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Marcus Raccanello sold this nabwikai mask from the south-western Malekula in Vanuatu. It features large boar tusks and would have been highly prized, worn by the highest-ranking members of the culture’s secret and complex male societies. It was offered for a price in the region of £5000.

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Around 500 visitors attended the event, which ran from September 5-8 at the Mall Galleries. It coincided with two major events: the 250th anniversary of Captain James Cook’s (1728-79) earliest expedition to the South Pacific and the publication of a new book, African Twilight: The vanishing rituals and ceremonies of the African continent, by photographers Carol Beckwith and Angela Fisher. The book launched during the show with 51 copies selling.

Thanks to the Captain Cook anniversary, one focus of the fair was Oceanic art – which is also currently celebrated at the Royal Academy’s exhibition Oceania (until December 10). Several pieces from that field sold particularly well such as a Samoan war club, which was offered by Emmanuel Ameloot and Serge Le Guennan, a Dayak paddle from Borneo priced at £3500 on the stand of first-time exhibitor Philip Keith, and a Barak mosquito mask from Papua New Guinea, which was ticketed at around £7500 on the stand of Adam Prout.

“We’re pleased. We’ve met and sold to new people and regular collectors and have made some useful connections,” said a representative of Marcuson & Hall from Belgium. Among its stand-out sales was one of the highest ticketed items: a large carved wooden ceremonial box from Benin which had an asking price in excess of £10,000.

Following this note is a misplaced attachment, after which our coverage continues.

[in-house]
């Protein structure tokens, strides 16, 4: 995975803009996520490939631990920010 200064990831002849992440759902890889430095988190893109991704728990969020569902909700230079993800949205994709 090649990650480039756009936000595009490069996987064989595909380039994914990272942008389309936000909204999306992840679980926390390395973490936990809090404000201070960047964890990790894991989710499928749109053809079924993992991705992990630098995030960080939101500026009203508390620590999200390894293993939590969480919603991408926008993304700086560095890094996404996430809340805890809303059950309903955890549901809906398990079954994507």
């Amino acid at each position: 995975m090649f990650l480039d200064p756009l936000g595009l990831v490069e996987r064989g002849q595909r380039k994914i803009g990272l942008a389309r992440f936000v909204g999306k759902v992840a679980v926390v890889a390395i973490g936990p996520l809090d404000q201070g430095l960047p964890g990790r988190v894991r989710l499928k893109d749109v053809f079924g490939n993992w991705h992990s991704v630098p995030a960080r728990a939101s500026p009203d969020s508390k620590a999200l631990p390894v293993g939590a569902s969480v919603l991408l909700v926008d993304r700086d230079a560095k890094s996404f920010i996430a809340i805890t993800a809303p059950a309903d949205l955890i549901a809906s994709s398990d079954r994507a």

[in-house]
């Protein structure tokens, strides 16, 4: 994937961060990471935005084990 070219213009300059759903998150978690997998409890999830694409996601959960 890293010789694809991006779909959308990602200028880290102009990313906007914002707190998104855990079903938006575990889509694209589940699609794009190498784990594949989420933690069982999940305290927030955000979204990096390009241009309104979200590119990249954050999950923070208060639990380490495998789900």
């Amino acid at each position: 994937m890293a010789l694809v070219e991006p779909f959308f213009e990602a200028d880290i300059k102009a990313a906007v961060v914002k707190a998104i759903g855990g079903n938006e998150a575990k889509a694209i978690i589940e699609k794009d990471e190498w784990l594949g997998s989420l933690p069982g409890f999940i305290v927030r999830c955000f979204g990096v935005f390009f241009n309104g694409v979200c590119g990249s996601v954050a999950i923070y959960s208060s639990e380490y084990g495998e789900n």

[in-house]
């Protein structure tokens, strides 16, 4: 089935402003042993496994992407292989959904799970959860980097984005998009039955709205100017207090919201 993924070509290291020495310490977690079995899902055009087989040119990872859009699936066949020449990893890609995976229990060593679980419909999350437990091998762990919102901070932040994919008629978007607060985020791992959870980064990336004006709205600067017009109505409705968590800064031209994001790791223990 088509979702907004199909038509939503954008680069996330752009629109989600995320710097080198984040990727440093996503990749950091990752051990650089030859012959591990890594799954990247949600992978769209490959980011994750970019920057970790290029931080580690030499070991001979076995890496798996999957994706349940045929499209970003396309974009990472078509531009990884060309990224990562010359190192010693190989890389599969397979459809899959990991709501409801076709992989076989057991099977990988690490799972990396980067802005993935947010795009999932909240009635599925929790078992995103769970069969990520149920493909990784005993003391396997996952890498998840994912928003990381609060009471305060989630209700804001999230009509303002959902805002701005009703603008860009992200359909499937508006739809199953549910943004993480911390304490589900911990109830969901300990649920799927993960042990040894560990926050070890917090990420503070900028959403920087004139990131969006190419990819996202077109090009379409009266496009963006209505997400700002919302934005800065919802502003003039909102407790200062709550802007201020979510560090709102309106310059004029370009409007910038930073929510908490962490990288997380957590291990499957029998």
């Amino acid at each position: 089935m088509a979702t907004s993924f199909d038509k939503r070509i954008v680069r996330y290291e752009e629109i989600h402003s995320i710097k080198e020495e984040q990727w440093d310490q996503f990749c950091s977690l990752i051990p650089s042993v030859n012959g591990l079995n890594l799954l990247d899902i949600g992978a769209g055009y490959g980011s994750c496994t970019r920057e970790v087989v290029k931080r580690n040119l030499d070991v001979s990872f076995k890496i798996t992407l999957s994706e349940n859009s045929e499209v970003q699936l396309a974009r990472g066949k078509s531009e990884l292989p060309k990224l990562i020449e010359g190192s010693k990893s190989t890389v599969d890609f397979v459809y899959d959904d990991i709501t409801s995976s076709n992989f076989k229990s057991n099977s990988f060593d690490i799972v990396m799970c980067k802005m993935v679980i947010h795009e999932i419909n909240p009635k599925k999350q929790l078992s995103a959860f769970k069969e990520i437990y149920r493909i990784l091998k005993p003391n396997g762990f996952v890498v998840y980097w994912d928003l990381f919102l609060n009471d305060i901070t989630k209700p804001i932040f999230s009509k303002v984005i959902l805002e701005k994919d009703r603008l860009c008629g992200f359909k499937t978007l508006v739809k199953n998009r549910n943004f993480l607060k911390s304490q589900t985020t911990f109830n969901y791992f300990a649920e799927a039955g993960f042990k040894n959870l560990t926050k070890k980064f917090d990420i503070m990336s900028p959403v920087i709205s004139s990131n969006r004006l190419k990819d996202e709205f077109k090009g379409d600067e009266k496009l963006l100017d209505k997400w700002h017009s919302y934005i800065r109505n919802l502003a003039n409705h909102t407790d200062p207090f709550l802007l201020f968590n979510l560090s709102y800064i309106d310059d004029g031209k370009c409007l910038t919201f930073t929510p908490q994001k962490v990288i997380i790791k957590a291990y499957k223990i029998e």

Here is a look at five more sales from the fair.

From Sri Lanka…

Ethnographic art dealer Adam Prout sold this 18th-19th century jewellery box from Kandy, a large city in central Sri Lanka. It had an asking price of £1800. Prout, who is co-founder of the fair, reported selling something each day. He also sold two Barak mosquito masks from Papua New Guinea.

From Nepal…

Nepalese ghurras, such as the one pictured, are sculpted wooden tools designed to keep a milk churning rod in place. These objects have ritualistic overtones as the process of churning is linked to the Nepalese creation myth, which describes that the gods churned men to life in the primal ocean. Louis Nierijnck from the Netherlands sold a number of ghurras, priced from £250-1500, from a significant collection during the fair.

From Vanuatu…

Marcus Raccanello sold this Malekula Nabwikai mask from Vanuatu, made with boar’s tusk, fibre and resin and used in taboo ceremonies (sacred initiation rituals). It comes from a private collection in Vanuatu and sold to a new customer who also had connections to the island. It had an asking price in the region of £5000.

From the Cook Islands…

The missionary Rev John Williams (1796-1839) brought this mulberry bark Tapa cloth from Rarotonga or Aitutaki back to England on his last visit home. It was offered on the stand of Joss Graham for a ticket price of £4000, where it sold during the fair.

From Burkina Faso…

This Mossi or Tiv figure is made of wood and metal and is thickly encrusted with libation deposits. It stands 21in (53cm) tall and features tapered arms which hang away from an elongated torso with disc-shaped breasts. Made in the late 19th or early 20th century, the object was offered for £4200 at the stand of David Malik and was among several pieces he sold, including an important Congolese ‘Mboko’ wood female bowl bearer.